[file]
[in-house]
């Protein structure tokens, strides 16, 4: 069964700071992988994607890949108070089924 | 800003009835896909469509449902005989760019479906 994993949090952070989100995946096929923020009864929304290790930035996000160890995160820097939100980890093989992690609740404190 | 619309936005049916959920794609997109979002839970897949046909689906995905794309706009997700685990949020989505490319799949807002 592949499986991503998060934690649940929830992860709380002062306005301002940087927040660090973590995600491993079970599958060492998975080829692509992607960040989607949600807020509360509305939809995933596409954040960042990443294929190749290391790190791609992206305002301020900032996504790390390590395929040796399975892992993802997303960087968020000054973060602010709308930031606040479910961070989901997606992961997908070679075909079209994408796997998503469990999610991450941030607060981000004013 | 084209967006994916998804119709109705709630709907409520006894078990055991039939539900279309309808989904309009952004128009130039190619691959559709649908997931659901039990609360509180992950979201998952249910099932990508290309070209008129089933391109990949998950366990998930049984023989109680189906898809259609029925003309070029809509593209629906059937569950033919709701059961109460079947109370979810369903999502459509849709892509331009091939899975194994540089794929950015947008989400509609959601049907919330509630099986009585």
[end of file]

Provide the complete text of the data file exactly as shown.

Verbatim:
[in-house]
């Protein structure tokens, strides 16, 4: 069964700071992988994607890949108070089924 | 800003009835896909469509449902005989760019479906 994993949090952070989100995946096929923020009864929304290790930035996000160890995160820097939100980890093989992690609740404190 | 619309936005049916959920794609997109979002839970897949046909689906995905794309706009997700685990949020989505490319799949807002 592949499986991503998060934690649940929830992860709380002062306005301002940087927040660090973590995600491993079970599958060492998975080829692509992607960040989607949600807020509360509305939809995933596409954040960042990443294929190749290391790190791609992206305002301020900032996504790390390590395929040796399975892992993802997303960087968020000054973060602010709308930031606040479910961070989901997606992961997908070679075909079209994408796997998503469990999610991450941030607060981000004013 | 084209967006994916998804119709109705709630709907409520006894078990055991039939539900279309309808989904309009952004128009130039190619691959559709649908997931659901039990609360509180992950979201998952249910099932990508290309070209008129089933391109990949998950366990998930049984023989109680189906898809259609029925003309070029809509593209629906059937569950033919709701059961109460079947109370979810369903999502459509849709892509331009091939899975194994540089794929950015947008989400509609959601049907919330509630099986009585």